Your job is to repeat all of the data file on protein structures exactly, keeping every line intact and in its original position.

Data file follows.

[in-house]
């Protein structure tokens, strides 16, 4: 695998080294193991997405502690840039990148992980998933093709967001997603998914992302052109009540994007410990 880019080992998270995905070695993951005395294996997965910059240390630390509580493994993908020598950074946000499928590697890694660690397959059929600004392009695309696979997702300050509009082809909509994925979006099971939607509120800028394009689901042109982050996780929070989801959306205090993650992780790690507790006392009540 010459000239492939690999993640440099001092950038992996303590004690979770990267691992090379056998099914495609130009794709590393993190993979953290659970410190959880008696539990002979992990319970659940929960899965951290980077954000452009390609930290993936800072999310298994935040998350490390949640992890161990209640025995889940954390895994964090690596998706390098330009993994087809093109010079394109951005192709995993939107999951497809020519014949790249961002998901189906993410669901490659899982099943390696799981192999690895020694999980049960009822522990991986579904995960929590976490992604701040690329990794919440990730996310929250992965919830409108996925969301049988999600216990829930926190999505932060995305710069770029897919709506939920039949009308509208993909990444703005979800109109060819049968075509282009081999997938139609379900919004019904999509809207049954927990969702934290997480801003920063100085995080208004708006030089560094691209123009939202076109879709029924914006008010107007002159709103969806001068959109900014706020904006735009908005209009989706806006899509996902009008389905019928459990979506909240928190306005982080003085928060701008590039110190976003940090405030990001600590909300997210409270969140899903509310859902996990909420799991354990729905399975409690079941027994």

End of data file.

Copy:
[in-house]
């Protein structure tokens, strides 16, 4: 695998080294193991997405502690840039990148992980998933093709967001997603998914992302052109009540994007410990 880019080992998270995905070695993951005395294996997965910059240390630390509580493994993908020598950074946000499928590697890694660690397959059929600004392009695309696979997702300050509009082809909509994925979006099971939607509120800028394009689901042109982050996780929070989801959306205090993650992780790690507790006392009540 010459000239492939690999993640440099001092950038992996303590004690979770990267691992090379056998099914495609130009794709590393993190993979953290659970410190959880008696539990002979992990319970659940929960899965951290980077954000452009390609930290993936800072999310298994935040998350490390949640992890161990209640025995889940954390895994964090690596998706390098330009993994087809093109010079394109951005192709995993939107999951497809020519014949790249961002998901189906993410669901490659899982099943390696799981192999690895020694999980049960009822522990991986579904995960929590976490992604701040690329990794919440990730996310929250992965919830409108996925969301049988999600216990829930926190999505932060995305710069770029897919709506939920039949009308509208993909990444703005979800109109060819049968075509282009081999997938139609379900919004019904999509809207049954927990969702934290997480801003920063100085995080208004708006030089560094691209123009939202076109879709029924914006008010107007002159709103969806001068959109900014706020904006735009908005209009989706806006899509996902009008389905019928459990979506909240928190306005982080003085928060701008590039110190976003940090405030990001600590909300997210409270969140899903509310859902996990909420799991354990729905399975409690079941027994």